A Lost Will-When a Copy Will Not Do

Written on April 9, 2013 – 8:52 am | by Diane Vieira

When an original will can be traced to the deceased’s hands but cannot be located after death, the presumption is that the deceased destroyed it with the intent of revoking it. However, a person wishing to put forward the will can rebut that presumption. The courts will evaluate all types of evidence to determine the probability of the destruction of the will.

In a recent British Columbia case, only a copy of the deceased’s will could be found and despite extensive search efforts, the original could not be located. The deceased was survived by 7 children, including two children, David and Andrew, who appear to have been his dependants. Unable to locate the original will, the deceased’s eldest child brought an action and asked the court to declare that his father died intestate.

In 2006, the deceased gave instructions to a lawyer to prepare a will. The will provided that his estate be held for the benefit of his son, David, and on David’s death, distributed to his other six children equally. A copy of the will was found in the deceased’s house. The drafting lawyer provided evidence that the original will was sent to the deceased by mail. The court accepted the deceased had received the original document because he paid the lawyer’s invoice enclosed with the original and accessed his safety deposit box shortly after the original was mailed to him.

A few years before his death, the deceased began to complain that David, the main beneficiary of his estate, was not taking adequate care of him. The deceased also spoke to some relatives about the risk of his will being varied through British Columbia’s Wills Variation Act by his other dependant son, Andrew, as the deceased made no testamentary provisions for Andrew’s support. However, the deceased never clearly expressed his wish to revoke his will.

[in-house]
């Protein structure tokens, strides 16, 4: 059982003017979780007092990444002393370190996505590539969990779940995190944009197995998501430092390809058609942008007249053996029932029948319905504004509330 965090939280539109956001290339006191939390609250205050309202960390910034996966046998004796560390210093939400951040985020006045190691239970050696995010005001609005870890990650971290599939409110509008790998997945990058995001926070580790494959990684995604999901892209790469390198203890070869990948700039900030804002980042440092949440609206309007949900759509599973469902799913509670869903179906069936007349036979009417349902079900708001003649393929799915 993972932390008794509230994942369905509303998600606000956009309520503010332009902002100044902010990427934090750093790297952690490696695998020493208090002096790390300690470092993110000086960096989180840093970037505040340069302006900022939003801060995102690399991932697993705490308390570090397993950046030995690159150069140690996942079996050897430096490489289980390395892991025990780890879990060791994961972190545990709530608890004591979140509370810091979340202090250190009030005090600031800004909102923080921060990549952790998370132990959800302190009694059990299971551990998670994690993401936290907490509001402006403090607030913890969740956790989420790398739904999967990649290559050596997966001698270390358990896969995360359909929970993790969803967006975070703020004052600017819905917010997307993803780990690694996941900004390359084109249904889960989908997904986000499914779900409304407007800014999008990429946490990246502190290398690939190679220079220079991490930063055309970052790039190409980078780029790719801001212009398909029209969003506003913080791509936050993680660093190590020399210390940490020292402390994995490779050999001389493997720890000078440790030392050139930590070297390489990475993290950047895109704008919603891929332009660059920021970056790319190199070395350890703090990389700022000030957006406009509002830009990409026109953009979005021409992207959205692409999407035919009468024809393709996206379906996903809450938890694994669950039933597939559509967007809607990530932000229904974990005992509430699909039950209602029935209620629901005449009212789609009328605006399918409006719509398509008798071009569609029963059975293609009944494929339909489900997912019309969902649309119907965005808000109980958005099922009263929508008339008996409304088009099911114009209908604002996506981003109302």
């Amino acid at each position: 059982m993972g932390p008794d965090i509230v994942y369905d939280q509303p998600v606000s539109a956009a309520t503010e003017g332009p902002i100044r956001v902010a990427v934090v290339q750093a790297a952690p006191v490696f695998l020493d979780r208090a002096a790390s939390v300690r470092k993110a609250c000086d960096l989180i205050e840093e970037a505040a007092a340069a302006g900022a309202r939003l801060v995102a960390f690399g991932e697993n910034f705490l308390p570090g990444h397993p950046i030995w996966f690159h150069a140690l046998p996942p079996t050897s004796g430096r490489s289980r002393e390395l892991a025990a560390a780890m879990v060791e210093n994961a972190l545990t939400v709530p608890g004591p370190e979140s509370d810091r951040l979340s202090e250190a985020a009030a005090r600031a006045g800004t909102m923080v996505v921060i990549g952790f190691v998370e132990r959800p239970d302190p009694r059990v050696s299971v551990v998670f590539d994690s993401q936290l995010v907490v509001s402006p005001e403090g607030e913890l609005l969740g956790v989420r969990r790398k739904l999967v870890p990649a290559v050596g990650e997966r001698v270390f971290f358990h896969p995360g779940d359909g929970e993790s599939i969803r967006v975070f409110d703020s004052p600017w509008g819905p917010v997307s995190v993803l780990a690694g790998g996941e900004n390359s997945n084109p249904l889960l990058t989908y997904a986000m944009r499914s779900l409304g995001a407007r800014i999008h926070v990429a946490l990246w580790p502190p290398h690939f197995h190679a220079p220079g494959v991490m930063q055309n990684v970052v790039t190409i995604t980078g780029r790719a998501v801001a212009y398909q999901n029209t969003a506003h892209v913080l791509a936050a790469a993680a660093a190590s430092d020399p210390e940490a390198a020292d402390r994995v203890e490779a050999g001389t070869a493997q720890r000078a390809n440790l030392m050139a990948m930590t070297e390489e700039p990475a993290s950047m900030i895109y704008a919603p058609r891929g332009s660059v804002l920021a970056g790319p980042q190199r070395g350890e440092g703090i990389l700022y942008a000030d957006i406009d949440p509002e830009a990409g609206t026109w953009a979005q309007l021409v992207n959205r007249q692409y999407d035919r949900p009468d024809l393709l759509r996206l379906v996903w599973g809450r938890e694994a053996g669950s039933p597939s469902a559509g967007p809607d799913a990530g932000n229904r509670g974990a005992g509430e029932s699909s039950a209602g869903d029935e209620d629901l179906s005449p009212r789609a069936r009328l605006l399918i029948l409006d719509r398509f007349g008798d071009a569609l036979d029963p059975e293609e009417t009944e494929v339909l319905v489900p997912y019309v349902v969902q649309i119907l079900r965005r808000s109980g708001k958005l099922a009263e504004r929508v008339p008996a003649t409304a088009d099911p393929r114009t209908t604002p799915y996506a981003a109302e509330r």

After his death, when the original could not be located, the majority of his surviving children sought a declaration that their father died intestate. However, Andrew sought to rebut that presumption as he wished to bring an action under the Wills Variation Act for support that he could not bring if there was no will to vary. (In Ontario, a dependency claim can be brought on intestacy). Andrew submitted evidence that his father likely lost the will, noted his father’s disorganized home, and the deceased never expressed an intention to revoke his will.

The court found that on a balance of probabilities the deceased destroyed his will with the intent to revoke it. The court was satisfied that the deceased had possession of the original as he accessed his safety deposit box before going to hospital, he was unhappy with the main beneficiary under his will, and was otherwise well organized as other important documents were easy to locate after his death.

The case was decided nearly two and a half years after death and costs for the action (which included a dozen affidavits) were payable from the estate. It is a reminder that there are easier and more efficient ways to revoke a prior will.

Thanks for reading,


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